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Inducers of ferroptosis are potential drugs to target p53-mutated TNBC cells - Medical Conferences

Home > Oncology > SABCS 2021 > Basic and Translational Research > Inducers of ferroptosis are potential drugs to target p53-mutated TNBC cells

Inducers of ferroptosis are potential drugs to target p53-mutated TNBC cells

Presented By
Dr William Tahaney, MD Anderson Cancer Center, TX, USA

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Conference
SABCS 2021

Expression of a mutant p53-gene sensitises triple-negative breast cancer (TNBC) cells to death by ferroptosis. The experimental drug ML-162 induces ferroptosis in p53-mutated TNBCs and demonstrated anti-cancer activity in vitro and in vivo.

Up to 85% of TNBCs have a p53 mutation as their oncogenic driver. Due to this high frequency of p53 mutations in TNBCs, targeting p53 mutants in a clinical setting could be highly attractive if pathways exist that, when inhibited, will induce the specific death of p53-mutant breast cancer cells, but not p53-wild type breast cells. Dr William Tahaney (MD Anderson Cancer Center, TX, USA) presented first results of the search for these pathways and drugs that can inhibit them [1].

In vitro and in silico drug screens identified 6 potential drugs that inhibit growth of p53-mutant TNBCs but not p53-wild type TNBCs. One drug, the perodixase inhibitor ML-162, was selected for further study and was found to induce death through ferroptosis, and not apoptosis or necroptosis. The effect of ML-162 was demonstrated in vivo by treating p53-mutant TNBC xenografts in nude mice with ML-162. This treatment significantly reduced tumour volume and induced lipid peroxidation, a hallmark of ferroptosis.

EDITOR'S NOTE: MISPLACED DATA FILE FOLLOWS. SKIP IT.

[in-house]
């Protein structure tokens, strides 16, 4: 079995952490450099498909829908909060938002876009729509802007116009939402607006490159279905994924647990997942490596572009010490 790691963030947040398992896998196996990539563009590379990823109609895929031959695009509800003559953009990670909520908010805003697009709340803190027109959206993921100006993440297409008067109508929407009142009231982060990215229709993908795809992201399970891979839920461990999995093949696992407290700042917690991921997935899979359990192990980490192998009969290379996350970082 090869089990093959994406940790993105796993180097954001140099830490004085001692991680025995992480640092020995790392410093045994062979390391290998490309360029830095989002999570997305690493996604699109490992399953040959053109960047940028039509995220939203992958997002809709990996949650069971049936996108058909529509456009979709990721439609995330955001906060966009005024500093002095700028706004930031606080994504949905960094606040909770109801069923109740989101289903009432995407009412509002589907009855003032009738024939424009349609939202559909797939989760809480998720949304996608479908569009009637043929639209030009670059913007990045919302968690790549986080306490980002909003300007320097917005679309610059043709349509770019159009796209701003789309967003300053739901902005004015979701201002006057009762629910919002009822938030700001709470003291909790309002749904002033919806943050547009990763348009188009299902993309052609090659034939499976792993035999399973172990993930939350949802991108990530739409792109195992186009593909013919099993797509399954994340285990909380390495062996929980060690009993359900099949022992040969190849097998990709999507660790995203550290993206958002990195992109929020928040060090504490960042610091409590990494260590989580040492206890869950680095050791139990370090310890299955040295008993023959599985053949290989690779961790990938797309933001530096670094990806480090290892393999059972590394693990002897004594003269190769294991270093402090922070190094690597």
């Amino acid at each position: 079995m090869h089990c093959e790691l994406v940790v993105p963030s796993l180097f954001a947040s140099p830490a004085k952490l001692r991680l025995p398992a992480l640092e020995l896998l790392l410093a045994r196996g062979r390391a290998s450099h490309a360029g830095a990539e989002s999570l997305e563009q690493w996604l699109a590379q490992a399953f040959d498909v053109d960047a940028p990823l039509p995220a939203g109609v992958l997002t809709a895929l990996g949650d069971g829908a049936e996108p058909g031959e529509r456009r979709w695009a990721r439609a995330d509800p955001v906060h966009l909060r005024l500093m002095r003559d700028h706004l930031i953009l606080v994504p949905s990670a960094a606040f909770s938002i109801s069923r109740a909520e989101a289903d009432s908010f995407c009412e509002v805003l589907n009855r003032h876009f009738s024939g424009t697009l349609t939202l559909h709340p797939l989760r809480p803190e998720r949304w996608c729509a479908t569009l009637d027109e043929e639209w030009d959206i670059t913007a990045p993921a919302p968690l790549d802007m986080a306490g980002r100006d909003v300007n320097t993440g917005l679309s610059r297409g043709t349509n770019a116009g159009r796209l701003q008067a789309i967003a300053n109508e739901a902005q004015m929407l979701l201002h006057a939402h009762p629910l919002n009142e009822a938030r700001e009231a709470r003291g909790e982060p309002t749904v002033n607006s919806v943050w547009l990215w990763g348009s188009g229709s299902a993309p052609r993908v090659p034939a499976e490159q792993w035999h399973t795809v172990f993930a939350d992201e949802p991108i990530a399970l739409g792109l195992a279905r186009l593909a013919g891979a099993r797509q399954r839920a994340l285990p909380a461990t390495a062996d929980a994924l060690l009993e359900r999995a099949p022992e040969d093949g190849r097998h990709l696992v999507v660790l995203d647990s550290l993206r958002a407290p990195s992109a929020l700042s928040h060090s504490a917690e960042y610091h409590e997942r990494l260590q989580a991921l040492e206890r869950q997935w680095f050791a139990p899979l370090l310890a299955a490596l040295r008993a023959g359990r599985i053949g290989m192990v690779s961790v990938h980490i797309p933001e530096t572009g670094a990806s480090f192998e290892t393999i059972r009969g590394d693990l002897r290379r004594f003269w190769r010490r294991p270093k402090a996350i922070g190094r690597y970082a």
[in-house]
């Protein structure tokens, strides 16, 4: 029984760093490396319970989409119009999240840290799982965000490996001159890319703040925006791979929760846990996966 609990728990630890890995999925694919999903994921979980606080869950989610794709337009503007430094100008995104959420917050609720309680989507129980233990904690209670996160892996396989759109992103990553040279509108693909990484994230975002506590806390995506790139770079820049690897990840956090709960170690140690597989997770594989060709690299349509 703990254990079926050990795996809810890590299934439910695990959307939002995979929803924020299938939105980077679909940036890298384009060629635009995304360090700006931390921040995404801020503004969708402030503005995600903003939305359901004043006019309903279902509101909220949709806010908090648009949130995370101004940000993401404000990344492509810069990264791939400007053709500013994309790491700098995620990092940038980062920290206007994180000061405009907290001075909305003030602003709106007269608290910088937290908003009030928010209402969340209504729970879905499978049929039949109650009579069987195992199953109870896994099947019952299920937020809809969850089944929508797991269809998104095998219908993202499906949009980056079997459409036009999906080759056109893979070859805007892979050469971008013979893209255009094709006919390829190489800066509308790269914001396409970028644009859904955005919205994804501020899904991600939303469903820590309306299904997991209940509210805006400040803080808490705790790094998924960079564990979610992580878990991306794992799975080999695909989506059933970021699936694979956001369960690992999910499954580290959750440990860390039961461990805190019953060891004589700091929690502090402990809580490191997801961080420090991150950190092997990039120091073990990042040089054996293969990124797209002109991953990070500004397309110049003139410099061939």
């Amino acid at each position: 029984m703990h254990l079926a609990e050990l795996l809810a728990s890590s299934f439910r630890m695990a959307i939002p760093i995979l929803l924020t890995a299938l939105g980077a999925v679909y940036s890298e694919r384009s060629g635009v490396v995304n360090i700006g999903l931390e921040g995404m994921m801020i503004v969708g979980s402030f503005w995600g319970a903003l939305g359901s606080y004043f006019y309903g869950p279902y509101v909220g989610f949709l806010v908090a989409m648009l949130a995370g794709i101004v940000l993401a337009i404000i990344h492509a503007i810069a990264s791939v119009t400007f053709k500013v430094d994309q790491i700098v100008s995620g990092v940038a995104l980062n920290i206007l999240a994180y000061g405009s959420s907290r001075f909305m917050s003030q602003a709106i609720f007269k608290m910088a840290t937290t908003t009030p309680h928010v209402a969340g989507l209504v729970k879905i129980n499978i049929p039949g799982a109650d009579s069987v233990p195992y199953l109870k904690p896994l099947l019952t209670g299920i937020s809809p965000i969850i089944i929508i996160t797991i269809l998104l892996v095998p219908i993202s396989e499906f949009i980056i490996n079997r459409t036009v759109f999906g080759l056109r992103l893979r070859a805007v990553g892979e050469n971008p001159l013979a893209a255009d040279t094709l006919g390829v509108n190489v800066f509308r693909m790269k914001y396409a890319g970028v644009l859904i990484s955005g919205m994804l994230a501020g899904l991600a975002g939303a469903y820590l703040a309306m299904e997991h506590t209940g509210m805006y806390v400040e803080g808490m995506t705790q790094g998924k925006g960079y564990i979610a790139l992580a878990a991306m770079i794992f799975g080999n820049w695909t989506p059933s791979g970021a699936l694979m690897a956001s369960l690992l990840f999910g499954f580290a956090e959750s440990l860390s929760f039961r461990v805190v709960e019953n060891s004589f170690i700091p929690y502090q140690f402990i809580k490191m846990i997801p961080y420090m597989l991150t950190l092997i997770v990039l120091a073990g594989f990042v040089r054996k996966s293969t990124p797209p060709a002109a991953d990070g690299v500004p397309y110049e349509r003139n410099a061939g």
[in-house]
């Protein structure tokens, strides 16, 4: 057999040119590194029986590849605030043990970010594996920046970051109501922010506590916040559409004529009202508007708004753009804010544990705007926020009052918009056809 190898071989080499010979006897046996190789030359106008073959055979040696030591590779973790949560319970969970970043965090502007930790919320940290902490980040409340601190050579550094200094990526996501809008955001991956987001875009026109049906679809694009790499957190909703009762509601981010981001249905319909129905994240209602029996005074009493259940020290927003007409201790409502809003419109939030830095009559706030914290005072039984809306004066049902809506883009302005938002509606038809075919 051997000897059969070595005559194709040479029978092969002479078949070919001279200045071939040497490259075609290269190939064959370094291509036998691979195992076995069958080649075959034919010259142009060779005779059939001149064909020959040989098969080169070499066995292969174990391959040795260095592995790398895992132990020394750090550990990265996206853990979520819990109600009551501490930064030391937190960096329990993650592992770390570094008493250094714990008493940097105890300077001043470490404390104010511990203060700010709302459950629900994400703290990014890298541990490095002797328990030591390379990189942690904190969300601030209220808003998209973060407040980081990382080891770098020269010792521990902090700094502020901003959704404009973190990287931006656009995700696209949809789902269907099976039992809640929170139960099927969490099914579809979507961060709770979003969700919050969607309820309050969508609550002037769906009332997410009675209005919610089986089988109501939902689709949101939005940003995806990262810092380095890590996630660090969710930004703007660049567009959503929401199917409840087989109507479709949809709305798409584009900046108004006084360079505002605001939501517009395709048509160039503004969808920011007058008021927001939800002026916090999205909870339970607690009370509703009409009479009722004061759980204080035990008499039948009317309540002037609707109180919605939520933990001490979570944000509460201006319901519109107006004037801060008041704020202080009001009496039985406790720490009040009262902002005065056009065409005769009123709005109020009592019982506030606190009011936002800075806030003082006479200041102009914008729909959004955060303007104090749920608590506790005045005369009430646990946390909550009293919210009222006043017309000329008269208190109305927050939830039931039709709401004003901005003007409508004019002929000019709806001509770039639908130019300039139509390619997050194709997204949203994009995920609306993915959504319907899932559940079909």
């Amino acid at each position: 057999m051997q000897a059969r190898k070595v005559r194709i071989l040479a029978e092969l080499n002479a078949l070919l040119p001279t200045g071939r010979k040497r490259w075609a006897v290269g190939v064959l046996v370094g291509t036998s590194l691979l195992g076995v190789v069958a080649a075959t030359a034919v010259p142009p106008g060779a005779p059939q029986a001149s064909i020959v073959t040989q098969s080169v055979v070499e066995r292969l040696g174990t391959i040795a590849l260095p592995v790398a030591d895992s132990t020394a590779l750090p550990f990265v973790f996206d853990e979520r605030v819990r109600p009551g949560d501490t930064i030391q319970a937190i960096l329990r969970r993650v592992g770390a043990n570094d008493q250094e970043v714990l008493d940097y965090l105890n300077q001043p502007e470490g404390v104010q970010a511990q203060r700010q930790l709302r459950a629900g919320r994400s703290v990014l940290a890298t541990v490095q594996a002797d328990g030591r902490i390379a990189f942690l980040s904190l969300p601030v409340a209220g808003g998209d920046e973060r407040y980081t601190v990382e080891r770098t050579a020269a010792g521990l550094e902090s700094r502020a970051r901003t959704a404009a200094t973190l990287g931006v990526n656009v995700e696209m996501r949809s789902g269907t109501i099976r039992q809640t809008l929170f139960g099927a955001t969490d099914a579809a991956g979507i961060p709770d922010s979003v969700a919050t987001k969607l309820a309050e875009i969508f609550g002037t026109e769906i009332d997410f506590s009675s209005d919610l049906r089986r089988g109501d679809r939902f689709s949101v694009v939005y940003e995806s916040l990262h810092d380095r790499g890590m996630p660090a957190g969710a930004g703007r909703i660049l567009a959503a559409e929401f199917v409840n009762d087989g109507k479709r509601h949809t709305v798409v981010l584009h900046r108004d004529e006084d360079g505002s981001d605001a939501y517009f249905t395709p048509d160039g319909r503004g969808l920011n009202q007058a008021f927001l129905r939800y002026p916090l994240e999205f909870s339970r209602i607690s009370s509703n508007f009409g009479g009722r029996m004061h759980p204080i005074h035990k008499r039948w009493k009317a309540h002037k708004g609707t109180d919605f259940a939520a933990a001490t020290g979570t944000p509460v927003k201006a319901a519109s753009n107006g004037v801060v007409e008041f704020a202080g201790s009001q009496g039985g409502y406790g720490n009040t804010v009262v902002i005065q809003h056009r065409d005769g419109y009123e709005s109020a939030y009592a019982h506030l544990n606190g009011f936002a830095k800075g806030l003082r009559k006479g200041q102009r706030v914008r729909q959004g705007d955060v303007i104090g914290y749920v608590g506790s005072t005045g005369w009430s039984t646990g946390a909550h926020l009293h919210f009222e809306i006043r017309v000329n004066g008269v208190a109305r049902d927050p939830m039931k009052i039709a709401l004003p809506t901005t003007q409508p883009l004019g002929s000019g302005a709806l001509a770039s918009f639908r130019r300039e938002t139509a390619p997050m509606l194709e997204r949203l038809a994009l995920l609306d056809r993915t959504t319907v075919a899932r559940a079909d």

“In conclusion, our high-throughput screening demonstrated that several of the identified drugs suppress growth or induce death preferentially in p53-mutant TNBCs. One of these drugs, ML-162, induces death of p53-mutant TNBCs through induction of ferroptosis. Therefore, these studies provide the basic science foundation to further develop ferroptosis inducers for the targeted treatment of p53-mutant breast cancers,” concluded Dr Tahaney.

  1. Tahaney WM, et al. Inhibition of GPX4 induces preferential death of p53-mutant triple-negative breast cancer cells. GS1-09, SABCS 2021 Virtual Meeting, 7–10 December.

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